Yet another Python 3.12 release highlight summary

I'm doing a fair bit of Python lately, and thus need to stay up-to-date with the language releases. Some days ago Python 3.12 was released. The release note overview, and the detailed release notes in particular, are worth a read. Other articles I can recommend are What didn't make the headlines and Static typing improvements.

  • PEP-701 formalisation of f-strings will lift some limitations, like nested f-strings, use of the quotation delimiter of the f-strings inside an expression, comments in multi-line f-strings. Examples are listed in the PEP.
>>> m = {'a': 'b'}
# This wasn't possible in prior versions.
>>> f'm={m['a']}'

Since Python3.8 there's also a debug format in f-strings, that is used when post-fixing a variable with =:

>>> f'{m=}'
"m={'a': 'b'}"
# or as nested f-string
>>> f'Debug output {f'{m=}'}'
"Debug output m={'a': 'b'}"
  • PEP 688 exposes the Buffer protocol (interface) to Python code. This was limited to CPython before. I'm not sure what this is useful for.
  • PEP 669 introduces a new, low-overhead debugging and profiling API.
  • PEP 684 adds support for isolated sub-interpreters with separate GILs, and is only available through the C-API. So, not of any particular use for me.
  • Improved error messages.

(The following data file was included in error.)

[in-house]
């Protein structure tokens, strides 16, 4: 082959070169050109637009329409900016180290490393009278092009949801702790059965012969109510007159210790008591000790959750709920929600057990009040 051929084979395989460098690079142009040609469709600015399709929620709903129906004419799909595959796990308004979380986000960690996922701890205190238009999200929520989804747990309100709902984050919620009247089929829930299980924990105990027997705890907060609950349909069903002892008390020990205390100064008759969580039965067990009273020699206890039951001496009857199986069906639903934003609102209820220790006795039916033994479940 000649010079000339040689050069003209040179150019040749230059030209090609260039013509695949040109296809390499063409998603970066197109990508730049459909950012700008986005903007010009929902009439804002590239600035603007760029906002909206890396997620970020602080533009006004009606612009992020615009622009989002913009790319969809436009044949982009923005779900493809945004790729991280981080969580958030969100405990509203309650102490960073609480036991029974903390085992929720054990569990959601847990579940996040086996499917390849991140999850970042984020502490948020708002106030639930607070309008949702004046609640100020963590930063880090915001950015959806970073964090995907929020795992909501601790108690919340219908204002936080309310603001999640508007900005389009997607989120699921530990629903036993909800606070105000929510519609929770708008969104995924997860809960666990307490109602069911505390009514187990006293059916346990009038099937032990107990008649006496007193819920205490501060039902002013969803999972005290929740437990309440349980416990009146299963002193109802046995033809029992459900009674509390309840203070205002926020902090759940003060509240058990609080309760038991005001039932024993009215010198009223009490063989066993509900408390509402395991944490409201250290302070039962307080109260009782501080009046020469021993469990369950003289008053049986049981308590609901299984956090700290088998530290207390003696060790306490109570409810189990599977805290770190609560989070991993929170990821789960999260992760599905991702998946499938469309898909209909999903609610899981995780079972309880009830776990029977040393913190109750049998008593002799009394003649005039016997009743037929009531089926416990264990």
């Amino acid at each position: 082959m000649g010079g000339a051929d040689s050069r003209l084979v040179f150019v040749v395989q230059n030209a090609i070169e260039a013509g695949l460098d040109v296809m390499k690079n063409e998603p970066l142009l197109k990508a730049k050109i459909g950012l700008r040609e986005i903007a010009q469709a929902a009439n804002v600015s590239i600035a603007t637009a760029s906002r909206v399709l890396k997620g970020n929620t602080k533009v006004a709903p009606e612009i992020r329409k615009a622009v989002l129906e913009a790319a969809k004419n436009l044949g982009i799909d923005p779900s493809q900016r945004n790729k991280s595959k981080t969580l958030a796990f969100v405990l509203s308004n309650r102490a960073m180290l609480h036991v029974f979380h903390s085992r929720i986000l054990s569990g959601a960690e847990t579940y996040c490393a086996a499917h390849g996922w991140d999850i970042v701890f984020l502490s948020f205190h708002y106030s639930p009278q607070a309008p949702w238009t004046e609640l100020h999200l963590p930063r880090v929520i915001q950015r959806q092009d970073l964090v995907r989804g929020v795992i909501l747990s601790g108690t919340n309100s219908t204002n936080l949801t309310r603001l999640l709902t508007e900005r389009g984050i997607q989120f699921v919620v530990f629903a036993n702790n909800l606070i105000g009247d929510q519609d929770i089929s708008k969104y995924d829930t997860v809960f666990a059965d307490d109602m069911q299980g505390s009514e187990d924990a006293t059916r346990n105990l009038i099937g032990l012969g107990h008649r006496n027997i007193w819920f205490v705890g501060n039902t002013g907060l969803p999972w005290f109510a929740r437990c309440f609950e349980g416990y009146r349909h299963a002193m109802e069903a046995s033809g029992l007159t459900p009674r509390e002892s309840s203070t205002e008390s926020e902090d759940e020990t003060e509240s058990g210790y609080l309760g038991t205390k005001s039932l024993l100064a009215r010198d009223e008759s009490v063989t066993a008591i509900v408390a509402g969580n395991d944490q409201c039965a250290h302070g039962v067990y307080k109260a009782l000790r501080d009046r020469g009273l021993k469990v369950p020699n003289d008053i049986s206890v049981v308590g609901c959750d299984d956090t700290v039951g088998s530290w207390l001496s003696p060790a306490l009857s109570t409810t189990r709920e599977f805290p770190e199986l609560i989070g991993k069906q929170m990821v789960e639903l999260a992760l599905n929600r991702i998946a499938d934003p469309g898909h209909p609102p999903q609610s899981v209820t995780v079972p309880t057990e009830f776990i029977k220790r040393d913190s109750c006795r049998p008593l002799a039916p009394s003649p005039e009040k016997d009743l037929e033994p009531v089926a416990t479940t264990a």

• Large and small performance improvements, enhanced Linux perf support.
  • PEP 695 adds a new type annotation syntax.

More compact way to create generic functions and classes:

def max[T](args: Iterable[T]) -> T:

Type aliases can be generic:

type Point[T] = tuple[T, T]
  • PEP 698 adds a @override decorator to indicate methods that should be overridden in a sub-class.
  • The sqlite3 module received a command-line interface. This might be useful as a simple SQLite interface on systems that only have Python available.
# python -m sqlite3 [-h] [-v] [filename] [sql]
$ python -m sqlite3
sqlite3 shell, running on SQLite version 3.39.5
Connected to a transient in-memory database

Each command will be run using execute() on the cursor.
Type ".help" for more information; type ".quit" or CTRL-D to quit.
  • The uuid package receive a CLI as well. Now there's an easy cross-platform way to create UUIDs!
# python -m uuid [-h] [-u {uuid1,uuid3,uuid4,uuid5}] [-n NAMESPACE] [-N NAME]
$ python -m uuid -u uuid4
  • itertools.batched will be very useful for splitting workloads into evenly sized chunks.
>>> from itertools import batched
>>> files = [f'{i}.txt' for i in range(1,11)]
>>> list(batched(files, 3))
[('1.txt', '2.txt', '3.txt'), ('4.txt', '5.txt', '6.txt'), ('7.txt', '8.txt', '9.txt'), ('10.txt',)]
  • There's now pathlib.Path directory traversal function pathlib.Path.walk.
  • os.path.splitroot splits a path into a three tuple of (drive, root, tail) where drive is always empty on POSIX systems.
>>> os.path.splitroot(os.getcwd())
('', '/', 'Users/someuser')
# Windows
('C:', '\\', 'Users\\someuser\\AppData\\Local\\Programs\\Python\\Python312')
def g():
    return 21*2

def f():
    return g()


Here's how to show the return value:

$ python -m module
> /private/var/folders/mc/3ssj7_c51dv76d6ll79s5l3w0000gn/T/tmp.xHdeQkAESD/
-> return g()
(Pdb) n
> /private/var/folders/mc/3ssj7_c51dv76d6ll79s5l3w0000gn/T/tmp.xHdeQkAESD/>42
-> return g()
(Pdb) $_retval